"She, Helen, brought to Ilium her dowry,
destruction." [Aeschylus, "Agamemnon, 406.]
"Was this the face that launched a thousand ships,
And burnt the topless towers of Ilium?" [Marlow, "The Tragical History of Doctor Faustus, scene xiv.]
"The Iliad emanates from a world that was witty, ironic, mordant, decorative, compassionate, energetic and human. It is the "first poem that gives equal dignity" to Trojans and Achaeans and shows the enemy in a compassionate and noble light. Of the Iliads great power and influence, there has never been any argument. Of its historical truth and its origins, there has never been anything but."[John Fleischman, Smithsonian]
"We search for Troy because of Homer. Homers Iliad, the story of the siege of Troy by an army of Greeks under the great king Agamemnon, is the wellspring of Western literature. The characters resonate still, instantly recognizable in our imaginations Agamemnon, Achilles, Hector, Helen, Paris, Priam, and Hecuba. It is the very first poem that is distinctly European. Outside of religion, it is one of our oldest stories." [John Fleischman, Smithsonian]
"The whole complex associated with Troy the Trojan War, the Trojan Horse belongs to the oldest uninterrupted memories and effective components of European culture. The Trojan War in particular has become the symbol of war per se in art and literature from Homer, Aeschylus and Euripides, through Chaucer, Shakespeare and Giraudoux, up to Christa Wolf. The imaginative reality this war produced has long bypassed the question of its historical reality. Yet the fascination emanating from the giant walls of the citadels ruin on the spur of Hisarlik still grips the visitor today." [Joachim Latacz, Berytus Archaeological Studies, American University of Beirut, 1986.]
"Poetry makes immortal all that is best and most beautiful in the world." [Shelly]
"Troy was the setting of the great legendary war of the Greeks against the Trojans that the Greeks recalled centuries after it was believed to have taken place. The story of part of the Trojan War was told by a Greek poet named Homer in his epic work the Iliad. People reading the epic have wondered, almost ever since it was written, if there was any historical truth to the tale. One way to find out was to excavate the site of Hisarlik, which is believed to be the location f ancient Troy, and to search for clues that would confirm Homers description of it. Archaeologists also looked for evidence of an invasion that might represent the Greeks conquest of the city." [Amanda H. Podany, "The Trojan War" in The Origins of Greek Civilization: from the Bronze Age to the Polis ca. 2500-600 B.C. National Center for History in the Schools, 1991), p. 42.]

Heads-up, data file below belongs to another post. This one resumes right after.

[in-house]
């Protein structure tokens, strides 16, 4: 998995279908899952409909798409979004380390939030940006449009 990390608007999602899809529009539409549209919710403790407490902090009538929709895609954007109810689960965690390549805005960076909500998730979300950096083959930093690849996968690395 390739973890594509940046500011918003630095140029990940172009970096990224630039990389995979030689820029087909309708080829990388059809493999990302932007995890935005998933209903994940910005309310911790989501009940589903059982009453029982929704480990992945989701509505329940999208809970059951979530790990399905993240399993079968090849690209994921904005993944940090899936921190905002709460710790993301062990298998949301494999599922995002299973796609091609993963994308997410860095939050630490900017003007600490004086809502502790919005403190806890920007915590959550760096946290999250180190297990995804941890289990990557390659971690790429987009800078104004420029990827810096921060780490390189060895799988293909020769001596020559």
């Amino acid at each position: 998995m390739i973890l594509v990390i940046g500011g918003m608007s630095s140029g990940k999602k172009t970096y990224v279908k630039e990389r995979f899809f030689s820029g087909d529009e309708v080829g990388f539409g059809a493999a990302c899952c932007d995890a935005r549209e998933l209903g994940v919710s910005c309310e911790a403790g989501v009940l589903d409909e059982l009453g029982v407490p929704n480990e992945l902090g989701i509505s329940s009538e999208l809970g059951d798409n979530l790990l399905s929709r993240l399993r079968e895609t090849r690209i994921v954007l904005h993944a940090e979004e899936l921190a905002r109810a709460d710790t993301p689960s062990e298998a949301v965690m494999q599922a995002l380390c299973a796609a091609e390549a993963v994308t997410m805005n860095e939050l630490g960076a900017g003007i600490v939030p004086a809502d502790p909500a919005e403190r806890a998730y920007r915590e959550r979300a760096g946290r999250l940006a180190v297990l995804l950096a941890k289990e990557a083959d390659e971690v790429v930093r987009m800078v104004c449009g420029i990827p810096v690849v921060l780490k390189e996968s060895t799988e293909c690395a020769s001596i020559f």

The name Troy as traced by Greek tradition went back to the eponymous (legendary person to whom a social or political groups attributes its origin and name) hero Tros, father of Ilus, father of Laomedon, father of Priam. Hence the variant names of the city Troas, Ilios, Ilion, Ilium, and of course the source of the title of Homers epic the Iliad.
To sail with the keel-less ships of the Bronze Age through the Hellespont into the Propontis required either waiting weeks for a favorable wind or hauling the cargo overland to central Anatolia. Either way, the last possible port was the Bay of Besik, the main harbor of Troy, where the Trojans exacted their tribute.
Born in 1822, son of a German pastor, young Heinrich Schliemann became fascinated with a picture book that depicted Troy in flames. His father told him the picture was fanciful and that Troy was only a fictional city. But the young Schliemann silently vowed to find it. He began his career as a grocery clerk in St. Petersburg, Russia. In 1850 he migrated to California where he earned a fortune in "banking activities" (short-weighing gold dust?). During the Crimean War he traded in indigo and saltpeter (shady dealing?) and became one of the richest men in Europe. With the leisure time and money to pursue his lifelong obsession, he engaged in a frenzy of self-education and mastered a dozen modern languages and the classical ones as well. In 1866 he visited Turkey and met the British consul, Frank Calvert, who convinced him that the Hill of Hisarlik was the site of ancient Troy. Schliemann concluded that the site completely agreed "with the description Homer gives . That hill seems," he wrote, "destined by nature to carry a great city there is no other place in the whole region to compare with it." Before beginning excavations the now middle-aged Schliemann sought a Greek wife and found her in the teenage Sophia. Together they undertook excavations. They labored for three years in withering heat, dust storms, rainy seasons and battering north winds while enduring the threat of scorpions and malaria. Their persistence resulted not only in discovering the long-lost Troy but in (May- June 1873) unearthing a fabulous treasure consisting of some 8, 830 objects, many of them gold, which Schliemann called "Priams Treasure."
"As soon as I had learnt to speak, my father related to me the great deeds of the Homeric heroes. I loved these stories; they enchanted me and transported me with the highest enthusiasm. The first impressions which a child receives abide with him during his whole life; and, though it was my lot, at the age of fourteen, to be apprentices in the warehouse of E. Ludwig Holtz in the small town of Furstenberg in Mecklenburg, instead of following the scientific career for which I felt an extraordinary predisposition, I always retained the same love for the famous men of antiquity which I had conceived for them in my first childhood." [Heinrich Schliemann, Troy and Its Remains, ed. by Philip Smith, New York, Arno Press, 1875]